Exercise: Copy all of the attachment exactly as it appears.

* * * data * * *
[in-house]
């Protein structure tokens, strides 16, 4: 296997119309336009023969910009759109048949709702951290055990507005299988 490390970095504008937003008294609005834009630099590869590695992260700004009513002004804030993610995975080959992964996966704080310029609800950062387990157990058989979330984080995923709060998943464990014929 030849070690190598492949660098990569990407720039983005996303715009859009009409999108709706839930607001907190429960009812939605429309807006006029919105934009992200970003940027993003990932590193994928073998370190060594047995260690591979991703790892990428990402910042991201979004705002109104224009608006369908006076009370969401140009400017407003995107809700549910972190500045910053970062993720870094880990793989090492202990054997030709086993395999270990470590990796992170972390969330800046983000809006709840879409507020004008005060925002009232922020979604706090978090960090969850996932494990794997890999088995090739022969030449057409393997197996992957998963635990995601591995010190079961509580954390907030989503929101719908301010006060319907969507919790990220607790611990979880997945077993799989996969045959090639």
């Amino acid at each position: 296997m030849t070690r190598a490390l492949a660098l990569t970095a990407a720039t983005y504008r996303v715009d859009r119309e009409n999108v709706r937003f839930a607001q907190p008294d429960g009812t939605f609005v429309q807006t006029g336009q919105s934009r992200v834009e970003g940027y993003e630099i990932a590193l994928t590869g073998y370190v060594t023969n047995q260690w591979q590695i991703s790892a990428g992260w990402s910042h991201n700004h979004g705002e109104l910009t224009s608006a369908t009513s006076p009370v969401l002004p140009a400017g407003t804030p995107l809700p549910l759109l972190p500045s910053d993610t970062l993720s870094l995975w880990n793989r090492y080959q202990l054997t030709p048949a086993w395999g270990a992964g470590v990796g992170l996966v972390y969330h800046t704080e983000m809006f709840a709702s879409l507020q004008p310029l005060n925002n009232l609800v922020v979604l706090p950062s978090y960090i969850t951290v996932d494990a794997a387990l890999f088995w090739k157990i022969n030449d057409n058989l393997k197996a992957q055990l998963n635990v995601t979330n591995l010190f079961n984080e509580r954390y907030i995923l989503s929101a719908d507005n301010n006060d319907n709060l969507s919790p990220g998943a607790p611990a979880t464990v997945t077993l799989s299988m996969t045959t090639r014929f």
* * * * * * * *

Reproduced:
[in-house]
């Protein structure tokens, strides 16, 4: 296997119309336009023969910009759109048949709702951290055990507005299988 490390970095504008937003008294609005834009630099590869590695992260700004009513002004804030993610995975080959992964996966704080310029609800950062387990157990058989979330984080995923709060998943464990014929 030849070690190598492949660098990569990407720039983005996303715009859009009409999108709706839930607001907190429960009812939605429309807006006029919105934009992200970003940027993003990932590193994928073998370190060594047995260690591979991703790892990428990402910042991201979004705002109104224009608006369908006076009370969401140009400017407003995107809700549910972190500045910053970062993720870094880990793989090492202990054997030709086993395999270990470590990796992170972390969330800046983000809006709840879409507020004008005060925002009232922020979604706090978090960090969850996932494990794997890999088995090739022969030449057409393997197996992957998963635990995601591995010190079961509580954390907030989503929101719908301010006060319907969507919790990220607790611990979880997945077993799989996969045959090639």
């Amino acid at each position: 296997m030849t070690r190598a490390l492949a660098l990569t970095a990407a720039t983005y504008r996303v715009d859009r119309e009409n999108v709706r937003f839930a607001q907190p008294d429960g009812t939605f609005v429309q807006t006029g336009q919105s934009r992200v834009e970003g940027y993003e630099i990932a590193l994928t590869g073998y370190v060594t023969n047995q260690w591979q590695i991703s790892a990428g992260w990402s910042h991201n700004h979004g705002e109104l910009t224009s608006a369908t009513s006076p009370v969401l002004p140009a400017g407003t804030p995107l809700p549910l759109l972190p500045s910053d993610t970062l993720s870094l995975w880990n793989r090492y080959q202990l054997t030709p048949a086993w395999g270990a992964g470590v990796g992170l996966v972390y969330h800046t704080e983000m809006f709840a709702s879409l507020q004008p310029l005060n925002n009232l609800v922020v979604l706090p950062s978090y960090i969850t951290v996932d494990a794997a387990l890999f088995w090739k157990i022969n030449d057409n058989l393997k197996a992957q055990l998963n635990v995601t979330n591995l010190f079961n984080e509580r954390y907030i995923l989503s929101a719908d507005n301010n006060d319907n709060l969507s919790p990220g998943a607790p611990a979880t464990v997945t077993l799989s299988m996969t045959t090639r014929f």